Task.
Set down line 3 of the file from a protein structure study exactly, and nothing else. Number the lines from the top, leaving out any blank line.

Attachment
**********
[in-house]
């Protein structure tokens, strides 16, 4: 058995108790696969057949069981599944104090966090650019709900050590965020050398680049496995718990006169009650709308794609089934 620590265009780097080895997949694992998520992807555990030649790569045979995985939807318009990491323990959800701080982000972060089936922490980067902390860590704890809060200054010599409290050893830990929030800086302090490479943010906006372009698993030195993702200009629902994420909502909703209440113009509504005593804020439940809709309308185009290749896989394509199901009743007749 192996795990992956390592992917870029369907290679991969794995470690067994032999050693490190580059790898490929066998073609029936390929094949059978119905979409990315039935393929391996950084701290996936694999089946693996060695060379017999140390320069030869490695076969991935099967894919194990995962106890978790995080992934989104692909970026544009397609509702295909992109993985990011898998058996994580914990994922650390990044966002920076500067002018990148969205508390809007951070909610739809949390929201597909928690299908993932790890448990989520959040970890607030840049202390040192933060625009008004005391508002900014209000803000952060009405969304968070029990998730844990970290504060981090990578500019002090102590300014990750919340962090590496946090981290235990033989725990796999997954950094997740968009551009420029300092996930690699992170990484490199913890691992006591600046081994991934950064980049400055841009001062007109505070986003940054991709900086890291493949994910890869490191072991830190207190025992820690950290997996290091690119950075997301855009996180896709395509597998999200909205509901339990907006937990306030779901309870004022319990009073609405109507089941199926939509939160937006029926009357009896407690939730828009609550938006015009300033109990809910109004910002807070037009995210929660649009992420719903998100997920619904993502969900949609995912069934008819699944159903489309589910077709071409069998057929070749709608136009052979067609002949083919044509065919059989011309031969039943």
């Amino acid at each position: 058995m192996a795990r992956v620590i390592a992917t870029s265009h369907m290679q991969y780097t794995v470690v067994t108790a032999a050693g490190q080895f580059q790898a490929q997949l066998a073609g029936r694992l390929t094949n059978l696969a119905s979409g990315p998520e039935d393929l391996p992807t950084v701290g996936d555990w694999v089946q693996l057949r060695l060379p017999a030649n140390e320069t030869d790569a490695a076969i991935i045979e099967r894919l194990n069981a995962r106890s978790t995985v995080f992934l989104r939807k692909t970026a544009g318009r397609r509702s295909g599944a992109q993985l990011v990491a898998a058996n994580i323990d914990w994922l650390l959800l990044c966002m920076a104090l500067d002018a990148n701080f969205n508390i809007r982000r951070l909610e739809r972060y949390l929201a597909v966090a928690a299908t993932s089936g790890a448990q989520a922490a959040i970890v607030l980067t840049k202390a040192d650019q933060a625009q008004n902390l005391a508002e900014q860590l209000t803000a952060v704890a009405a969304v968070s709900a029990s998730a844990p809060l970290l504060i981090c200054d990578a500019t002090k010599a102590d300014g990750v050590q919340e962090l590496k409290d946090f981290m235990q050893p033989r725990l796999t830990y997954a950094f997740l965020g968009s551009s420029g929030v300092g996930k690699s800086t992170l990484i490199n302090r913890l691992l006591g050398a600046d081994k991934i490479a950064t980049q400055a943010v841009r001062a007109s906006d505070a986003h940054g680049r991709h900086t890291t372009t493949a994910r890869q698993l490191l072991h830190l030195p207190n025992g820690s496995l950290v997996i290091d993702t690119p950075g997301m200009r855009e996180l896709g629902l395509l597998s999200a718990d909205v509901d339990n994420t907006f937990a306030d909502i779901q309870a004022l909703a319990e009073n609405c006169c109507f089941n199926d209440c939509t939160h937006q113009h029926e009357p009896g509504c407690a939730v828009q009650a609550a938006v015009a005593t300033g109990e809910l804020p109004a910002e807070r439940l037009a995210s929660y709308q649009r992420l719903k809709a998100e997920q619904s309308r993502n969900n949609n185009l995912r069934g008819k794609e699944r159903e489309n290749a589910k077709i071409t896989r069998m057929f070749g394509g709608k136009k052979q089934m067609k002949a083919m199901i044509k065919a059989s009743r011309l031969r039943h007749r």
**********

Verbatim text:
């Amino acid at each position: 058995m192996a795990r992956v620590i390592a992917t870029s265009h369907m290679q991969y780097t794995v470690v067994t108790a032999a050693g490190q080895f580059q790898a490929q997949l066998a073609g029936r694992l390929t094949n059978l696969a119905s979409g990315p998520e039935d393929l391996p992807t950084v701290g996936d555990w694999v089946q693996l057949r060695l060379p017999a030649n140390e320069t030869d790569a490695a076969i991935i045979e099967r894919l194990n069981a995962r106890s978790t995985v995080f992934l989104r939807k692909t970026a544009g318009r397609r509702s295909g599944a992109q993985l990011v990491a898998a058996n994580i323990d914990w994922l650390l959800l990044c966002m920076a104090l500067d002018a990148n701080f969205n508390i809007r982000r951070l909610e739809r972060y949390l929201a597909v966090a928690a299908t993932s089936g790890a448990q989520a922490a959040i970890v607030l980067t840049k202390a040192d650019q933060a625009q008004n902390l005391a508002e900014q860590l209000t803000a952060v704890a009405a969304v968070s709900a029990s998730a844990p809060l970290l504060i981090c200054d990578a500019t002090k010599a102590d300014g990750v050590q919340e962090l590496k409290d946090f981290m235990q050893p033989r725990l796999t830990y997954a950094f997740l965020g968009s551009s420029g929030v300092g996930k690699s800086t992170l990484i490199n302090r913890l691992l006591g050398a600046d081994k991934i490479a950064t980049q400055a943010v841009r001062a007109s906006d505070a986003h940054g680049r991709h900086t890291t372009t493949a994910r890869q698993l490191l072991h830190l030195p207190n025992g820690s496995l950290v997996i290091d993702t690119p950075g997301m200009r855009e996180l896709g629902l395509l597998s999200a718990d909205v509901d339990n994420t907006f937990a306030d909502i779901q309870a004022l909703a319990e009073n609405c006169c109507f089941n199926d209440c939509t939160h937006q113009h029926e009357p009896g509504c407690a939730v828009q009650a609550a938006v015009a005593t300033g109990e809910l804020p109004a910002e807070r439940l037009a995210s929660y709308q649009r992420l719903k809709a998100e997920q619904s309308r993502n969900n949609n185009l995912r069934g008819k794609e699944r159903e489309n290749a589910k077709i071409t896989r069998m057929f070749g394509g709608k136009k052979q089934m067609k002949a083919m199901i044509k065919a059989s009743r011309l031969r039943h007749r």